In advance of the 2021 NFL season, the league has announced a ten-year extension with Verizon worth over $1 billion.
The extension goes big on 5G in stadiums, with 25 of the league’s 30 venues covered.
Together, Verizon and the NFL are transforming how people watch sports at the stadium. In 2019 Verizon deployed 5G Ultra Wideband in parts of 13 stadiums to coincide with the NFL regular season Kickoff. Over the last two years, Verizon has expanded 5G Ultra Wideband connectivity within those venues and surrounding areas, and has partnered with the NFL on in-stadium fan experiences like Verizon 5G Multi-View, which enables fans to view up to seven simultaneous camera angles and AR overlays of the NFL’s Next Gen Stats on select 5G-enabled phones. Verizon 5G Multi-View will continue to be available during the 2021 season in select NFL Club phone apps for fans in-stadium on gameday. Today, 5G Ultra Wideband is live in select parts of 25 NFL stadiums and more than 60 sports and entertainment venues across the country.
Per the Sports Business Journal, the billion dollar deal is focused more on tech than content. In previous years, Verizon had free mobile streaming rights to NFL games, and also paid $20 million for the exclusive rights to the NFL’s Ravens-Jaguars game in London in 2017 (which ended up being a dud). In 2017, the NFL and Verizon agreed to a new deal worth roughly $500 million per year, which removed Verizon’s mobile exclusivity, but also allowed the company to stream the NFL playoffs to mobile users.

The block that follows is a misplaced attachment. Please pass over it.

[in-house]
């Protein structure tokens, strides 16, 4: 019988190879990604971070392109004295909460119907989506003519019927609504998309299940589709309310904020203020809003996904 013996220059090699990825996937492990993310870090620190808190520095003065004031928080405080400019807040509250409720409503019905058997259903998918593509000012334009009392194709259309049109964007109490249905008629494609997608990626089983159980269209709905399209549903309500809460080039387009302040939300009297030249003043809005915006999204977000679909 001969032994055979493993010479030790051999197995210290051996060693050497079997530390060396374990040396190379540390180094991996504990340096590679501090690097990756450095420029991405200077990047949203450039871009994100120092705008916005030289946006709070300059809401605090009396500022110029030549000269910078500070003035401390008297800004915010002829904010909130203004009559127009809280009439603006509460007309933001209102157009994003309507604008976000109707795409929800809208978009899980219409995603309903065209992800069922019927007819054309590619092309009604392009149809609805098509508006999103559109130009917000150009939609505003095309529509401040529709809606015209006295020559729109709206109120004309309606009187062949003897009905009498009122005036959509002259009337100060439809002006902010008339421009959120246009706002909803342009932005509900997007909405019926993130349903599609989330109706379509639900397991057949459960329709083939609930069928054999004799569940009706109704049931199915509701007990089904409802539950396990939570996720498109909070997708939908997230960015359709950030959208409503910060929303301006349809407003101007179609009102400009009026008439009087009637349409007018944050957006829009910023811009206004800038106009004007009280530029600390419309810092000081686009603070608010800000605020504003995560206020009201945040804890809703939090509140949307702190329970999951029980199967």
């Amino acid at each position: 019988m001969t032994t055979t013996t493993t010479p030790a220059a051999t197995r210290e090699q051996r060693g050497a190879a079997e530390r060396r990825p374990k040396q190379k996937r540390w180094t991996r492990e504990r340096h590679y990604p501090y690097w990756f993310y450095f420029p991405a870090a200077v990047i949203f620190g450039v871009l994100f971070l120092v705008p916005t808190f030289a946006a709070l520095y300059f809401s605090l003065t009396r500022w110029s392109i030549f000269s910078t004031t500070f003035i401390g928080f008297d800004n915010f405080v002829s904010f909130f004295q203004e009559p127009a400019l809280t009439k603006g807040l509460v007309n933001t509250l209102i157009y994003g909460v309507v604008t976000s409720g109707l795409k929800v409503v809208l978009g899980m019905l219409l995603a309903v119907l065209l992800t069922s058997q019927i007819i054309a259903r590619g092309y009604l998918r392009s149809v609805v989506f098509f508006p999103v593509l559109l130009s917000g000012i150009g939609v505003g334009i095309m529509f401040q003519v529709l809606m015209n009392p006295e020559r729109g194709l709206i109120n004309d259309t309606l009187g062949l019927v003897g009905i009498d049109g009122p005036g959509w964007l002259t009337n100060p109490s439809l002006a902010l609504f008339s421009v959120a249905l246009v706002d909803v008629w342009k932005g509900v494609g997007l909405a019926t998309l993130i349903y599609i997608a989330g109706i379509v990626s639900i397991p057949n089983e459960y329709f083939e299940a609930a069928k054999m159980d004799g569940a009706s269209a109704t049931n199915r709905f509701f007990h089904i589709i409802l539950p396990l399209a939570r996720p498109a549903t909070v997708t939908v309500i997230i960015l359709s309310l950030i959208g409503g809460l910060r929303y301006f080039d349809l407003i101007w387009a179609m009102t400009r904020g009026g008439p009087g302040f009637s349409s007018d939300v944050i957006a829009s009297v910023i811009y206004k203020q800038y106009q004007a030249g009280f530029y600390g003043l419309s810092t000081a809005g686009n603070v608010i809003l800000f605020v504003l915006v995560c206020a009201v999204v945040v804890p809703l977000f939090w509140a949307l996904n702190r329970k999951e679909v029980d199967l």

With the emphasis now placed on technology, rather than streaming and content, it’s a clear pivot from Verizon. Yet, given the competition in the field from other media companies, the continued growth and ubiquity of streaming, and Verizon’s failure to truly carve out its own path in the streaming game, it seems like a sensible decision, especially when the cost savings ($1 billion total over a decade, compared to $500 million per year) is taken into account.